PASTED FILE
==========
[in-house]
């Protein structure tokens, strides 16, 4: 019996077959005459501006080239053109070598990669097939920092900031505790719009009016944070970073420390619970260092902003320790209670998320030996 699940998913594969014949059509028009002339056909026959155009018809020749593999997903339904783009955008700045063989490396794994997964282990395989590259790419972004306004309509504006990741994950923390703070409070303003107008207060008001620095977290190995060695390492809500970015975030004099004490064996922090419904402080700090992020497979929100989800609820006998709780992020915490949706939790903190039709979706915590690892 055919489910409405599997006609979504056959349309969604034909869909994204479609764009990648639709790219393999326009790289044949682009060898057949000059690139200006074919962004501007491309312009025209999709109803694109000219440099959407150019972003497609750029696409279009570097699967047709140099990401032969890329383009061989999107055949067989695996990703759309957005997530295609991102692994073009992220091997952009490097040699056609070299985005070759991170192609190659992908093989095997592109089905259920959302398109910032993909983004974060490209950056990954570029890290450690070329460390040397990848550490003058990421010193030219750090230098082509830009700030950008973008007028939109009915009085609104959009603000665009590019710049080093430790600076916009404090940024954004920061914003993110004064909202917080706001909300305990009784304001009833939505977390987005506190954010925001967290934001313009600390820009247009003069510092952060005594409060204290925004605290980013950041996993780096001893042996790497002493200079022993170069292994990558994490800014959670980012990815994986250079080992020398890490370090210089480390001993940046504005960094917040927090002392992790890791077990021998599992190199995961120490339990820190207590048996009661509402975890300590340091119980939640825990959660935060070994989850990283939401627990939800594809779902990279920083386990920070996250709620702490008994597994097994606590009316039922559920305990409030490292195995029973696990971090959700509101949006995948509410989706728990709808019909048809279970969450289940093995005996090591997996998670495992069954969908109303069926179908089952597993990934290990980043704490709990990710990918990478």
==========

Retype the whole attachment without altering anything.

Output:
[in-house]
């Protein structure tokens, strides 16, 4: 019996077959005459501006080239053109070598990669097939920092900031505790719009009016944070970073420390619970260092902003320790209670998320030996 699940998913594969014949059509028009002339056909026959155009018809020749593999997903339904783009955008700045063989490396794994997964282990395989590259790419972004306004309509504006990741994950923390703070409070303003107008207060008001620095977290190995060695390492809500970015975030004099004490064996922090419904402080700090992020497979929100989800609820006998709780992020915490949706939790903190039709979706915590690892 055919489910409405599997006609979504056959349309969604034909869909994204479609764009990648639709790219393999326009790289044949682009060898057949000059690139200006074919962004501007491309312009025209999709109803694109000219440099959407150019972003497609750029696409279009570097699967047709140099990401032969890329383009061989999107055949067989695996990703759309957005997530295609991102692994073009992220091997952009490097040699056609070299985005070759991170192609190659992908093989095997592109089905259920959302398109910032993909983004974060490209950056990954570029890290450690070329460390040397990848550490003058990421010193030219750090230098082509830009700030950008973008007028939109009915009085609104959009603000665009590019710049080093430790600076916009404090940024954004920061914003993110004064909202917080706001909300305990009784304001009833939505977390987005506190954010925001967290934001313009600390820009247009003069510092952060005594409060204290925004605290980013950041996993780096001893042996790497002493200079022993170069292994990558994490800014959670980012990815994986250079080992020398890490370090210089480390001993940046504005960094917040927090002392992790890791077990021998599992190199995961120490339990820190207590048996009661509402975890300590340091119980939640825990959660935060070994989850990283939401627990939800594809779902990279920083386990920070996250709620702490008994597994097994606590009316039922559920305990409030490292195995029973696990971090959700509101949006995948509410989706728990709808019909048809279970969450289940093995005996090591997996998670495992069954969908109303069926179908089952597993990934290990980043704490709990990710990918990478």